Oxymoron

Recreating (and advancing) pk’s censored domains: Macroinformation.org &
Knatz.com / Teaching / Scholarship /
Shakespeare’s Sonnets: Meta-Oxymoron / Basics /

Oxymoron: Literary / Philosophical

My Mac hard drive dictionary defines oxymoron as “a figure of speech in which apparently contradictory terms appear in conjunction (e.g., faith unfaithful kept him falsely true).”

I sometimes hear it used to mean a contradiction in terms: a pocketbook paradox.
I never heard the term till my senior year at Columbia where my beloved James Zito indentified it as a rhetorical device popular in Elizabethan times, used much by Shakespeare.
Try this, from Romeo and Juliet, II ii:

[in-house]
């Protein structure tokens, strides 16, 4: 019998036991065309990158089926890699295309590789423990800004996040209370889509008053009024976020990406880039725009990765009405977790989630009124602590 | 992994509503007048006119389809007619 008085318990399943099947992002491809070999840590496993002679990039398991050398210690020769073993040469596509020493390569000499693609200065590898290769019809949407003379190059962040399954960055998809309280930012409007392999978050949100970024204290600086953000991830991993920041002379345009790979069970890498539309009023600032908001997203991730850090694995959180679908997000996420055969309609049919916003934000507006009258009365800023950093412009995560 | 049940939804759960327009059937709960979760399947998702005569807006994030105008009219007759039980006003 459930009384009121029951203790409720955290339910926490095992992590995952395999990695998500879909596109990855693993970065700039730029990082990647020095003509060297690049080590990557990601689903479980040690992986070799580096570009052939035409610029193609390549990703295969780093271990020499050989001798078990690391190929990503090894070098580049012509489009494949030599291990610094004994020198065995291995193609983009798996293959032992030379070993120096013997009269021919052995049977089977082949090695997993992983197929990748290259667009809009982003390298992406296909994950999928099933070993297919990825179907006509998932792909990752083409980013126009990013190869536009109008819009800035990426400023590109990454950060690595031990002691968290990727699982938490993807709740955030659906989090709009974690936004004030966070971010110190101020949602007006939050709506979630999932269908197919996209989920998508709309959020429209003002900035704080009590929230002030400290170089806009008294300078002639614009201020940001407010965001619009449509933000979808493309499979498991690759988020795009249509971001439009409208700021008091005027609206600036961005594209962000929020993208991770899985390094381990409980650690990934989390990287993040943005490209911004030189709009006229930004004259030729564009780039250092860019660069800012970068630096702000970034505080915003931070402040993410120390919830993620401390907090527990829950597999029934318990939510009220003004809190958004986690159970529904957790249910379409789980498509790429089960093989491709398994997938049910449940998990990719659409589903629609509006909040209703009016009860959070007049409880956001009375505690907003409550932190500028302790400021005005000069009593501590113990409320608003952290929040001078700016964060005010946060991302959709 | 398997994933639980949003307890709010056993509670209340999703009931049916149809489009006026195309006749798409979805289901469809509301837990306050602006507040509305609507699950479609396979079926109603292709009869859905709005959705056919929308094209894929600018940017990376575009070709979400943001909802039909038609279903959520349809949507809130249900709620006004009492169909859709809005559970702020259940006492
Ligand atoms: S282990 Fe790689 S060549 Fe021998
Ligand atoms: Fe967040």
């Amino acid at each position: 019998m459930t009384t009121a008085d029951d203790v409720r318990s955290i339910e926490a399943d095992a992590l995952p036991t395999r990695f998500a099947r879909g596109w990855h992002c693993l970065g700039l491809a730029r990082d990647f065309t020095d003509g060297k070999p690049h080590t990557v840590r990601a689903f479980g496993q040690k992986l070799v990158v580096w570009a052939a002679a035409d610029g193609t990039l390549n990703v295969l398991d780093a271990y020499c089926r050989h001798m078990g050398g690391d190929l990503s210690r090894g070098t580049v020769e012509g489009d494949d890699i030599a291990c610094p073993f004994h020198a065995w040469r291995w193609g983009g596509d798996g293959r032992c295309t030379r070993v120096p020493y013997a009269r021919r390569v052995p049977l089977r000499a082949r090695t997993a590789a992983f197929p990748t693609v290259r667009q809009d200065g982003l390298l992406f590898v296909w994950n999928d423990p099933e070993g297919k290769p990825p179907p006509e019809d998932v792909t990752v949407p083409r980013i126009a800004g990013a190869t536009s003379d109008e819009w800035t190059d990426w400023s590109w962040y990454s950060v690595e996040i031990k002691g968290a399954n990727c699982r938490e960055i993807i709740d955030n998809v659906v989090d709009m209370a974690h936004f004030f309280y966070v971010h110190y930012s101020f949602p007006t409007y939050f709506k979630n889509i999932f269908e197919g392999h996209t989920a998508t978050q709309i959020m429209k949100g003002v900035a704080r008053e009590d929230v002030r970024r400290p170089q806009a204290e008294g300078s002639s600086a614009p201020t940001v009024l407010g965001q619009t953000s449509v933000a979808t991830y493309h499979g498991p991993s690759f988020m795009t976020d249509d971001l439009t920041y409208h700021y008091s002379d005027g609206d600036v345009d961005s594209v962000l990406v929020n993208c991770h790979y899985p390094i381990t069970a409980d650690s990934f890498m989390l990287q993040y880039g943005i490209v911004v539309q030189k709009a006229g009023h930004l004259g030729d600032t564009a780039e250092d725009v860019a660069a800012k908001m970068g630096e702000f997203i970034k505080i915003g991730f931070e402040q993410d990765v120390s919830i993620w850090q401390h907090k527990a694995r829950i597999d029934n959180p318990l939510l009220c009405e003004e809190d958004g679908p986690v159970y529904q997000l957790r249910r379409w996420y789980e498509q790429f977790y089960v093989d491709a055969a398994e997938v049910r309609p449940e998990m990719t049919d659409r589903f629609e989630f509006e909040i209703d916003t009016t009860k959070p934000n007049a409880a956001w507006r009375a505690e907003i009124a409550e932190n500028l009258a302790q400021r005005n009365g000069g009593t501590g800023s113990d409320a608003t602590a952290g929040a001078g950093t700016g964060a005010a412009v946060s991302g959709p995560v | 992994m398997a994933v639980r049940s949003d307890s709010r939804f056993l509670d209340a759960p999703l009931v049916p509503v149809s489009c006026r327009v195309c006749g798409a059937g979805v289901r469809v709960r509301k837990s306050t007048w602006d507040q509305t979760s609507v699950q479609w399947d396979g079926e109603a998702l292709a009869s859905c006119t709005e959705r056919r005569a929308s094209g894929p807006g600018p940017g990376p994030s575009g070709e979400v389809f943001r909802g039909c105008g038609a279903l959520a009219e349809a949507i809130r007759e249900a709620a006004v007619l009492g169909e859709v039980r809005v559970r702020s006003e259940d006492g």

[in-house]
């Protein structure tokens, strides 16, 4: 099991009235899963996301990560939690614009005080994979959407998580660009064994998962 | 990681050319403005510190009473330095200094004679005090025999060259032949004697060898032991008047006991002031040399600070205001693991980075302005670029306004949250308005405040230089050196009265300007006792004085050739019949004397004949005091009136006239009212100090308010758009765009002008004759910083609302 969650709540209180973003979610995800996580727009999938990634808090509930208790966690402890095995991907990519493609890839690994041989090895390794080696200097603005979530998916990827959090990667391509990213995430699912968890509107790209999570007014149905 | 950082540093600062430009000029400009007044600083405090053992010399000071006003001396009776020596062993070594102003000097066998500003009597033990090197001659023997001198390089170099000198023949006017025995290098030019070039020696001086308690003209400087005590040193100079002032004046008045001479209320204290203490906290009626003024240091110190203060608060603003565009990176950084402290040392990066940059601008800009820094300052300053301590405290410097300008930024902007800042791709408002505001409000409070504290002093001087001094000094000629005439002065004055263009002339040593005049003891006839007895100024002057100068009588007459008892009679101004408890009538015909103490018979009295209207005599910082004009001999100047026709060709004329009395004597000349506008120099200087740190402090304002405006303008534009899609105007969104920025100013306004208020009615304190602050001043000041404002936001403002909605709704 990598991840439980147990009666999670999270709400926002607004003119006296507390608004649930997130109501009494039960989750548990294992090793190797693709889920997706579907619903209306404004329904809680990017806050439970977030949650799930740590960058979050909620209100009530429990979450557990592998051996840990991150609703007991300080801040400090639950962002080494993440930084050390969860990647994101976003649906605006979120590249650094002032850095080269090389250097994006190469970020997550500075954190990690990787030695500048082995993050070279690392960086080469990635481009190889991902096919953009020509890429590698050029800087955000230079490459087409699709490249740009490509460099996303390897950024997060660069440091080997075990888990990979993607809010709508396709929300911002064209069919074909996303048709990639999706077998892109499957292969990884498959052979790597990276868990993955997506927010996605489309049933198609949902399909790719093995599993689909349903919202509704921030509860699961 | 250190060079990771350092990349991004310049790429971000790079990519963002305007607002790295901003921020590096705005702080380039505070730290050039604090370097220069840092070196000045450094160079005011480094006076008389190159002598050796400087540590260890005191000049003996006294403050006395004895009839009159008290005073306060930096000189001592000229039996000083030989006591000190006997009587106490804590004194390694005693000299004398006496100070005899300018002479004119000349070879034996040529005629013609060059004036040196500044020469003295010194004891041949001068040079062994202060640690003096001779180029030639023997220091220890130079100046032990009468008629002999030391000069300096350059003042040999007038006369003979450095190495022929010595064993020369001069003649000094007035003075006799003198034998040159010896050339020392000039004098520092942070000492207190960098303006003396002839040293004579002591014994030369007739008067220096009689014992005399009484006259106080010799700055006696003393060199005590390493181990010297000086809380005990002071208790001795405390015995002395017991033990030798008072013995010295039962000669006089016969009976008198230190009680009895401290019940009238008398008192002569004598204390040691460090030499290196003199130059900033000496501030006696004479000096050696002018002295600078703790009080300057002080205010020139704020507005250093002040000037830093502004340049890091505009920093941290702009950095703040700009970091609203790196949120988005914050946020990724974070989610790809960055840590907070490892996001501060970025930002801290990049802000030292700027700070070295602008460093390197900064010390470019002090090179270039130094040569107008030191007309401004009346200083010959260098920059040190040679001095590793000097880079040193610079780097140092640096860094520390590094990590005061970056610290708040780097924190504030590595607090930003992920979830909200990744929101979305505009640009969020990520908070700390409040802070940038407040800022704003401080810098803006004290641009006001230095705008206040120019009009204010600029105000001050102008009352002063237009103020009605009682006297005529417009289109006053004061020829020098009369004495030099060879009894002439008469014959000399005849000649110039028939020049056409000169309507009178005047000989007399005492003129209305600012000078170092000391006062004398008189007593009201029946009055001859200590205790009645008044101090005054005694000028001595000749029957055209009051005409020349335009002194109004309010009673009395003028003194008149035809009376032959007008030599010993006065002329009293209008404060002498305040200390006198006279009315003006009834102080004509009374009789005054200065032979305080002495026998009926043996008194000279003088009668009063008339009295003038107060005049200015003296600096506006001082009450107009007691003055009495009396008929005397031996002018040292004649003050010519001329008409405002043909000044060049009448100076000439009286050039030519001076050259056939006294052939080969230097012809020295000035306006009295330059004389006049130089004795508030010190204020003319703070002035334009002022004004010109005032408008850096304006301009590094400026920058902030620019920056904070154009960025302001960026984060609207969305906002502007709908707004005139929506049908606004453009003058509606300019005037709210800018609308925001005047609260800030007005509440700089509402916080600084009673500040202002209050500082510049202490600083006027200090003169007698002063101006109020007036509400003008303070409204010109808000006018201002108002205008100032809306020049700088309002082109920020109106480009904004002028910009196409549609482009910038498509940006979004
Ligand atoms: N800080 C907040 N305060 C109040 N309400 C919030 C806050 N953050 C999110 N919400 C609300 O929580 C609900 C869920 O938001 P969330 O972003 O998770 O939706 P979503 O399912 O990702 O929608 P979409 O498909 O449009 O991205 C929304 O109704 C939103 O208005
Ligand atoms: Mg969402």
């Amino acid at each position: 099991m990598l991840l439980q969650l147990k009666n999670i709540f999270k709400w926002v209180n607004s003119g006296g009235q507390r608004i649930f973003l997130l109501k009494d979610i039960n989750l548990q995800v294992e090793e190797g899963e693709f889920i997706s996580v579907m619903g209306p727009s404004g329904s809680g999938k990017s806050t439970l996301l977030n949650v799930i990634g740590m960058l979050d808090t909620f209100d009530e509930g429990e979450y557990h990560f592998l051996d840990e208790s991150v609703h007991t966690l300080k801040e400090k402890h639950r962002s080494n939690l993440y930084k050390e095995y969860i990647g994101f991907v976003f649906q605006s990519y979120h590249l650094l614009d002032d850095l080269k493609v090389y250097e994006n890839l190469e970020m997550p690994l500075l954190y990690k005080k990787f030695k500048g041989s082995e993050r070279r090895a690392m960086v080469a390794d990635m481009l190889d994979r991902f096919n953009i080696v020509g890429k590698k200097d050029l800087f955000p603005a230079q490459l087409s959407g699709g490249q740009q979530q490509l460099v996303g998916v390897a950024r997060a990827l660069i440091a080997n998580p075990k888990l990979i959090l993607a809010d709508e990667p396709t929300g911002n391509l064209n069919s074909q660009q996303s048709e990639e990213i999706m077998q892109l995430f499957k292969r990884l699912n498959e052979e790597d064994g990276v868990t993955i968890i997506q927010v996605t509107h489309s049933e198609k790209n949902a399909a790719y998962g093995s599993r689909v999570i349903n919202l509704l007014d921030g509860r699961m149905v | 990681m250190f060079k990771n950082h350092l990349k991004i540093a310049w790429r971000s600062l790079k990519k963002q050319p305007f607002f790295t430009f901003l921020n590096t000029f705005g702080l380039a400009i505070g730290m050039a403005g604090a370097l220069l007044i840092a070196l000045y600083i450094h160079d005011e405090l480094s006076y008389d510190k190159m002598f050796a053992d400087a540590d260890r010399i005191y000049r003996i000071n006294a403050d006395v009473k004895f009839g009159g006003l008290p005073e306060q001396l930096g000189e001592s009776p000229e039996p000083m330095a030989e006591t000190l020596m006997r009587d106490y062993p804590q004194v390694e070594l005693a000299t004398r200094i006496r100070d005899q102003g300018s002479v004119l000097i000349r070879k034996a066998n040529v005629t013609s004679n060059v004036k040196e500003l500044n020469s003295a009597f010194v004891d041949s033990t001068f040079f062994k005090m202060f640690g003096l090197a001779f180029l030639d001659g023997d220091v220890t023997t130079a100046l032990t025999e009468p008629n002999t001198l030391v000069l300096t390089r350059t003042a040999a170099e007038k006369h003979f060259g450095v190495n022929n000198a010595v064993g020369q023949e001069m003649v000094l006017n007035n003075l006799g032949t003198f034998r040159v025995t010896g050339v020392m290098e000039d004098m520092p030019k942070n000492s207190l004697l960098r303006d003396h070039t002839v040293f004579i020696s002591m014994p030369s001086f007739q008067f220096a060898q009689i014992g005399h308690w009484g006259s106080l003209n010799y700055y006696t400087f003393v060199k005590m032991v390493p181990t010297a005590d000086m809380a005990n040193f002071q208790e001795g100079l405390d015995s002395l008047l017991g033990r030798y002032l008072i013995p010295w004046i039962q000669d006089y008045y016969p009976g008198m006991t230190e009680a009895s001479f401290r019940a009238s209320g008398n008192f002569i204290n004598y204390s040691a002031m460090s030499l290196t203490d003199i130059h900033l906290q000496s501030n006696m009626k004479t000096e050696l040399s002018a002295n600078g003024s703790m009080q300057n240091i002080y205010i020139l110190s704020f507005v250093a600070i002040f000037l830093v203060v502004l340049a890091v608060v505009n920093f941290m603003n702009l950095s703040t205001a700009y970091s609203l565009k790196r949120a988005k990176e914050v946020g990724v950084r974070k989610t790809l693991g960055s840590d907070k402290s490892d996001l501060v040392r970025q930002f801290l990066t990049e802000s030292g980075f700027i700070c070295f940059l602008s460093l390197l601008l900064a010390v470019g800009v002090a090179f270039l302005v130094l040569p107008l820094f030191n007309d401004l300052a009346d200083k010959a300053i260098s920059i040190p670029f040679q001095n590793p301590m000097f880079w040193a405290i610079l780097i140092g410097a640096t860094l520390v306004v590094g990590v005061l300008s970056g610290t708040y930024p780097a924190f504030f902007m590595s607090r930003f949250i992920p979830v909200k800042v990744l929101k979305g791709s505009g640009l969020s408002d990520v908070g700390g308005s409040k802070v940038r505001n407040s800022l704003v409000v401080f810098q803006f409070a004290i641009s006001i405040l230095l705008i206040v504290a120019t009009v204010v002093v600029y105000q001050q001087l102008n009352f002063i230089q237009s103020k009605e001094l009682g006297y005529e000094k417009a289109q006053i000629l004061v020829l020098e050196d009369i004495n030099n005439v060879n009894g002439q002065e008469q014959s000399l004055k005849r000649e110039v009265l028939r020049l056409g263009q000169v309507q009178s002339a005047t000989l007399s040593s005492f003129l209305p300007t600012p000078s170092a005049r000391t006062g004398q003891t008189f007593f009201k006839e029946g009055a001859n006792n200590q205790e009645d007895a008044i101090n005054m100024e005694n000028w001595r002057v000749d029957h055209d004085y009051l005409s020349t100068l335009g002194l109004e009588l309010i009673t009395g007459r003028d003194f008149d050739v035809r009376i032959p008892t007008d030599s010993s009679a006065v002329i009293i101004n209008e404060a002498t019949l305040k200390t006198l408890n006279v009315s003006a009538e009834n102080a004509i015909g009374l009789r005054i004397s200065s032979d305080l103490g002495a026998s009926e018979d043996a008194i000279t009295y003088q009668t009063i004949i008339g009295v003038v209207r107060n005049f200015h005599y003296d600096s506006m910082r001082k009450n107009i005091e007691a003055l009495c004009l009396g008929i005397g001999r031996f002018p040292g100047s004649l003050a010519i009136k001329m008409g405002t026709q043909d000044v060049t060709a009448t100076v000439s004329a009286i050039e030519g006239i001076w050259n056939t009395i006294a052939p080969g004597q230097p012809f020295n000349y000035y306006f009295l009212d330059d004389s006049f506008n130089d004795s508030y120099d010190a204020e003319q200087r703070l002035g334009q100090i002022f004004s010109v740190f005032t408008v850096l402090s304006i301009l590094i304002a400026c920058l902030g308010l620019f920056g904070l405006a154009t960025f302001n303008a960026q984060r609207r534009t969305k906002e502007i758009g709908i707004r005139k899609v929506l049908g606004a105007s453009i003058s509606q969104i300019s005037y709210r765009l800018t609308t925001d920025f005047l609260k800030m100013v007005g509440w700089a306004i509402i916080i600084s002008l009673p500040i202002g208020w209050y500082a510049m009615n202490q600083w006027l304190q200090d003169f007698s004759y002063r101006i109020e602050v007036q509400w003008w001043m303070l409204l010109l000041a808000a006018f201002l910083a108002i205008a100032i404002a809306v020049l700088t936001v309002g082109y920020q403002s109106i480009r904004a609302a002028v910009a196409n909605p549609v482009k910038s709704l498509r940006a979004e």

Good night, good night! parting is such
sweet sorrow,
That I shall say good night till it be morrow.

There: “sweet sorrow.”
Mutually exclusive in normal thought and expression. But notice: the sweet sorrow oxymoron is nested in a metaphorically oxymoronic framework: Julet wants to say goodnight to Romeo all night long, till it’s no longer night, but day.

In time things become their supposed opposite!
But that’s a separate point, needing much more development.

The rest of this section will load up with examples from the Sonnets (and from other Shakespeare plays, and other Renaissance works …)

on Shakespeare’s Sonnets

About pk

Seems to me that some modicum of honesty is requisite to intelligence. If we look in the mirror and see not kleptocrats but Christians, we’re still in the same old trouble.
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